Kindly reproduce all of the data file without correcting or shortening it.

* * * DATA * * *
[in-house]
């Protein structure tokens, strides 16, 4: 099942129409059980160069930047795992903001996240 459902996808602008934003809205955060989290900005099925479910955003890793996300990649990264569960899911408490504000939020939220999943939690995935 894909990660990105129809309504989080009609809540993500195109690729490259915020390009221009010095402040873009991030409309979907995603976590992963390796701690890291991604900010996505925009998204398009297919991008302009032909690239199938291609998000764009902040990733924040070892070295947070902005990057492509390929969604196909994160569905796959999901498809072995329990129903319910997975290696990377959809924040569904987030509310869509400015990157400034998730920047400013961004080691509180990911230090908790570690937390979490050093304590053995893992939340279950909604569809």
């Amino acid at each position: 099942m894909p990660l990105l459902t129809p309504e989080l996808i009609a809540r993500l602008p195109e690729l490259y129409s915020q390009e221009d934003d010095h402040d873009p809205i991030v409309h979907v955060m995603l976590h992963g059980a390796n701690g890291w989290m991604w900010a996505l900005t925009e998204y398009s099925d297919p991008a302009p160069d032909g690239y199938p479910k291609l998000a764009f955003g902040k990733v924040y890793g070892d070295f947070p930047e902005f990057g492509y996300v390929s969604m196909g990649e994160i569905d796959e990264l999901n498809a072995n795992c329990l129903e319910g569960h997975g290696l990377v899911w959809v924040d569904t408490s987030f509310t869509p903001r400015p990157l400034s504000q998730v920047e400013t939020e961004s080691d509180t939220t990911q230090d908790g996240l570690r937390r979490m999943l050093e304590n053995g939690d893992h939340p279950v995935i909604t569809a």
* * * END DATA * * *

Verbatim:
[in-house]
């Protein structure tokens, strides 16, 4: 099942129409059980160069930047795992903001996240 459902996808602008934003809205955060989290900005099925479910955003890793996300990649990264569960899911408490504000939020939220999943939690995935 894909990660990105129809309504989080009609809540993500195109690729490259915020390009221009010095402040873009991030409309979907995603976590992963390796701690890291991604900010996505925009998204398009297919991008302009032909690239199938291609998000764009902040990733924040070892070295947070902005990057492509390929969604196909994160569905796959999901498809072995329990129903319910997975290696990377959809924040569904987030509310869509400015990157400034998730920047400013961004080691509180990911230090908790570690937390979490050093304590053995893992939340279950909604569809």
């Amino acid at each position: 099942m894909p990660l990105l459902t129809p309504e989080l996808i009609a809540r993500l602008p195109e690729l490259y129409s915020q390009e221009d934003d010095h402040d873009p809205i991030v409309h979907v955060m995603l976590h992963g059980a390796n701690g890291w989290m991604w900010a996505l900005t925009e998204y398009s099925d297919p991008a302009p160069d032909g690239y199938p479910k291609l998000a764009f955003g902040k990733v924040y890793g070892d070295f947070p930047e902005f990057g492509y996300v390929s969604m196909g990649e994160i569905d796959e990264l999901n498809a072995n795992c329990l129903e319910g569960h997975g290696l990377v899911w959809v924040d569904t408490s987030f509310t869509p903001r400015p990157l400034s504000q998730v920047e400013t939020e961004s080691d509180t939220t990911q230090d908790g996240l570690r937390r979490m999943l050093e304590n053995g939690d893992h939340p279950v995935i909604t569809a």